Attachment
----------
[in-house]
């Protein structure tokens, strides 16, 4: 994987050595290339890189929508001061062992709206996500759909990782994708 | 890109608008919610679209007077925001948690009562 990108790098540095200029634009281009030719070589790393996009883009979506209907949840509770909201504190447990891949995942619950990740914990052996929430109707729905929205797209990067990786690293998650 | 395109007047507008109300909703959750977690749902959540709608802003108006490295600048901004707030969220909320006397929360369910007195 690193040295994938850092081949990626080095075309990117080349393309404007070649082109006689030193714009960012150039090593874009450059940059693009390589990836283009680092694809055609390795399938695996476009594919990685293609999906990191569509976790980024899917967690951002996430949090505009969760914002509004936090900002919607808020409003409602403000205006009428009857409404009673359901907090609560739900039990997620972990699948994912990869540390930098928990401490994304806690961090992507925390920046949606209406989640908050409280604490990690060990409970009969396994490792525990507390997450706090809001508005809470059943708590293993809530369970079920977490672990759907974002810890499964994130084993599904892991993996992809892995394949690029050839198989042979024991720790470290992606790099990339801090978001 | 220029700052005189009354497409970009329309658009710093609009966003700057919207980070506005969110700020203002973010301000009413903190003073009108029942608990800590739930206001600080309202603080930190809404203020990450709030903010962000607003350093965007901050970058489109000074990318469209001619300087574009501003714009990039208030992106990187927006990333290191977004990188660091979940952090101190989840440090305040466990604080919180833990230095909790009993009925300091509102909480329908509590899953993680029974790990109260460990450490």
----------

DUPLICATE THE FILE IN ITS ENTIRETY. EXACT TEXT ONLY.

[in-house]
């Protein structure tokens, strides 16, 4: 994987050595290339890189929508001061062992709206996500759909990782994708 | 890109608008919610679209007077925001948690009562 990108790098540095200029634009281009030719070589790393996009883009979506209907949840509770909201504190447990891949995942619950990740914990052996929430109707729905929205797209990067990786690293998650 | 395109007047507008109300909703959750977690749902959540709608802003108006490295600048901004707030969220909320006397929360369910007195 690193040295994938850092081949990626080095075309990117080349393309404007070649082109006689030193714009960012150039090593874009450059940059693009390589990836283009680092694809055609390795399938695996476009594919990685293609999906990191569509976790980024899917967690951002996430949090505009969760914002509004936090900002919607808020409003409602403000205006009428009857409404009673359901907090609560739900039990997620972990699948994912990869540390930098928990401490994304806690961090992507925390920046949606209406989640908050409280604490990690060990409970009969396994490792525990507390997450706090809001508005809470059943708590293993809530369970079920977490672990759907974002810890499964994130084993599904892991993996992809892995394949690029050839198989042979024991720790470290992606790099990339801090978001 | 220029700052005189009354497409970009329309658009710093609009966003700057919207980070506005969110700020203002973010301000009413903190003073009108029942608990800590739930206001600080309202603080930190809404203020990450709030903010962000607003350093965007901050970058489109000074990318469209001619300087574009501003714009990039208030992106990187927006990333290191977004990188660091979940952090101190989840440090305040466990604080919180833990230095909790009993009925300091509102909480329908509590899953993680029974790990109260460990450490």